Kirkus Reviews
Rylant takes the evocative trope of the First Peoples' naming of the full moons of the year and turns it into a quiet meditation on time and nature. Siegel is just in tune with her words, his charcoal, pencil and pastel drawings fill the pages with shadows, each lit by a brilliant full moon. He pans around a rural setting: a gazebo with a mother and child, a house with a single bright window, huge old trees, fields, fence, road. Month by month, readers see moonlight picking out a particular thing: skunks' white stripes or the tips of new grasses. These lovely images echo Rylant's gentle prose: "In April / the Sprouting Grass Moon brings / all wanderers back home. / Baby birds love this moon. / It lights their tiny heads." In each spread, while Siegel evokes landscape and fauna in deep blues, grays, black and brown, the moon looms with an unearthly glow. The Long Night Moon is December's: "The faithful moon. / This one is your friend," whispers the mother into the hair of her babe, as they stand in the gazebo wrapped in woolies and stars once again. (Picture book. 4-8)
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Product Details

  • ISBN-13: 9780689854262
  • Publisher: Simon & Schuster Books For Young Readers
  • Publication date: 11/30/2004
  • Pages: 32
  • Sales rank: 965,112
  • Age range: 4 - 8 Years
  • Product dimensions: 10.00 (w) x 10.00 (h) x 0.40 (d)

Meet the Author

Cynthia Rylant is the author of more than 100 books for young people, including the beloved Henry and Mudge, Annie and Snowball, Brownie & Pearl, and Mr. Putter & Tabby series. Her novel Missing May received the Newbery Medal. She lives in Lake Oswego, Oregon. Visit her at CynthiaRylant.com.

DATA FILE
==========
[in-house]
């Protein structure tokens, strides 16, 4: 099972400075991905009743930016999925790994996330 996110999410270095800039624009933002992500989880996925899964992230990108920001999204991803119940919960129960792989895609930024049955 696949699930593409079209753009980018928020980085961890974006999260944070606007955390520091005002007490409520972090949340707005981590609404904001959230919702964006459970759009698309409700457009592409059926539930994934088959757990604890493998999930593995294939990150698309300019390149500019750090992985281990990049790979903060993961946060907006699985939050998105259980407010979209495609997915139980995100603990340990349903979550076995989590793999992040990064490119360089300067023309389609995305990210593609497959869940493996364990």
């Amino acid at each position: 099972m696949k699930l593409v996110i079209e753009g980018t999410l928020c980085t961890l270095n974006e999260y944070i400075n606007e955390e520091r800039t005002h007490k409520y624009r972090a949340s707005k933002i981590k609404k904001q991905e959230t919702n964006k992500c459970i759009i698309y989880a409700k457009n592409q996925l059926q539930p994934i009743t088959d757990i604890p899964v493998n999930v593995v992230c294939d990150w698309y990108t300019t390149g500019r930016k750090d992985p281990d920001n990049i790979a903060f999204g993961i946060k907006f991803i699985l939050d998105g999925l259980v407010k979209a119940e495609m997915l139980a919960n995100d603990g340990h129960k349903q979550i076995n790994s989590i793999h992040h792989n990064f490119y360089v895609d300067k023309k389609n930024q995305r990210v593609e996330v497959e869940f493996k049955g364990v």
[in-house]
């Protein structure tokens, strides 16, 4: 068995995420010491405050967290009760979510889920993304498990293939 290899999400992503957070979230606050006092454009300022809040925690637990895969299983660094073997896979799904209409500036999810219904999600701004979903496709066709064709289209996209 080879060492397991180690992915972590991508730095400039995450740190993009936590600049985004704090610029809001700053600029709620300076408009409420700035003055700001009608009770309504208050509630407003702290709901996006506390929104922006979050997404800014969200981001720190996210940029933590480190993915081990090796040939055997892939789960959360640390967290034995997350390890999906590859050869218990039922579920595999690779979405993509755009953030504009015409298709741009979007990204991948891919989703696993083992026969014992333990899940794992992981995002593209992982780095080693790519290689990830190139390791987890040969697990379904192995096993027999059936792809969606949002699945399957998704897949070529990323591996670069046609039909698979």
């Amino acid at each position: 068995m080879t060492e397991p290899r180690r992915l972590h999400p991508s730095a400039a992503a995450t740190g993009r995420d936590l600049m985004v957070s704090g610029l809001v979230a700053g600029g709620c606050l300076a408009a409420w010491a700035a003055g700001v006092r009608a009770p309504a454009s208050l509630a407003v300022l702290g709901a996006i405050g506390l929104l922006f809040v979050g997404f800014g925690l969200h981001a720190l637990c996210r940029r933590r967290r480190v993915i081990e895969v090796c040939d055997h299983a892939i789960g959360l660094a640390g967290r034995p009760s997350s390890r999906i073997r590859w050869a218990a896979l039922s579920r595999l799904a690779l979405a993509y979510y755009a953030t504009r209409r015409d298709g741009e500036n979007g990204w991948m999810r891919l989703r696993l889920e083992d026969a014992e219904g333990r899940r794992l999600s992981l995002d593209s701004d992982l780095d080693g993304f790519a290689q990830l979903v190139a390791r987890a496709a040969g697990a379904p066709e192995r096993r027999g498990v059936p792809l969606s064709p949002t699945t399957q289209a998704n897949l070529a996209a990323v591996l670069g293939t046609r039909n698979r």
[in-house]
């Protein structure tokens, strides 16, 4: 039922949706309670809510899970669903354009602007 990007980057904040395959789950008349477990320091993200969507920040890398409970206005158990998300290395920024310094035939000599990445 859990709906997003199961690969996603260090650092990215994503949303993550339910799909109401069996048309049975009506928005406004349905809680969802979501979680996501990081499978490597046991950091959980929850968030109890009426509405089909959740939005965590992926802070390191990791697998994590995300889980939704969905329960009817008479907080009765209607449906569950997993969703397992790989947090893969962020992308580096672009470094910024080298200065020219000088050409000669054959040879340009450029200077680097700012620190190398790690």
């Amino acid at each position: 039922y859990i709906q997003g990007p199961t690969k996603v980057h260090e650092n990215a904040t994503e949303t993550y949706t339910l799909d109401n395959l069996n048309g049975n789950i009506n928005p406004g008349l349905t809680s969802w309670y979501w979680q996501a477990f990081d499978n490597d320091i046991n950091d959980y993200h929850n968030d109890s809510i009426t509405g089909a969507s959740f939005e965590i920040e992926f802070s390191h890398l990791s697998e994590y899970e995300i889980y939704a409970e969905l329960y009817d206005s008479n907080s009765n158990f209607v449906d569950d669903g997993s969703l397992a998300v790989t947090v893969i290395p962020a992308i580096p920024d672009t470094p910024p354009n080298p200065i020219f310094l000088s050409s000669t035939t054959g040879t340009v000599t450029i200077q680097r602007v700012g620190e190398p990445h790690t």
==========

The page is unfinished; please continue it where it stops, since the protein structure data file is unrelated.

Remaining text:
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Customer Reviews

Average Rating 3
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Sort by: Showing all of 3 Customer Reviews
  • Anonymous

    Posted December 28, 2004

    Many moments of delight for parent and child

    This book is a remarkable achievement. Rylant's simple yet moving and profound poems capture the magic and wonder of the night-time, and they have been further brought to life - and to light, amazingly so, in a rich diversity of luminous grays, blues, purples - by the illustrator. Reading it with my five-year-old niece, who has often been afraid alone at night, was truly delightful: Long Night Moon brings out the richness, softness and intimacy of the nocturnal environment, in a way that a child finds reassuring. The journey of the seasons is shown in snapshots, panning along a 360° view of the same landscape, bringing us back, at December's Long Night Moon, to the homey scene of the beginning. It gives a feeling of completeness and harmony, one more of the very successful uses of symbolism and imagery by this author/illustrator pair who were very fortunate to find one another. I've recommended this book to several friends, who told me it also gave them very pleasant reading experiences with the children in their life.

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    Posted July 27, 2010

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    Posted October 19, 2010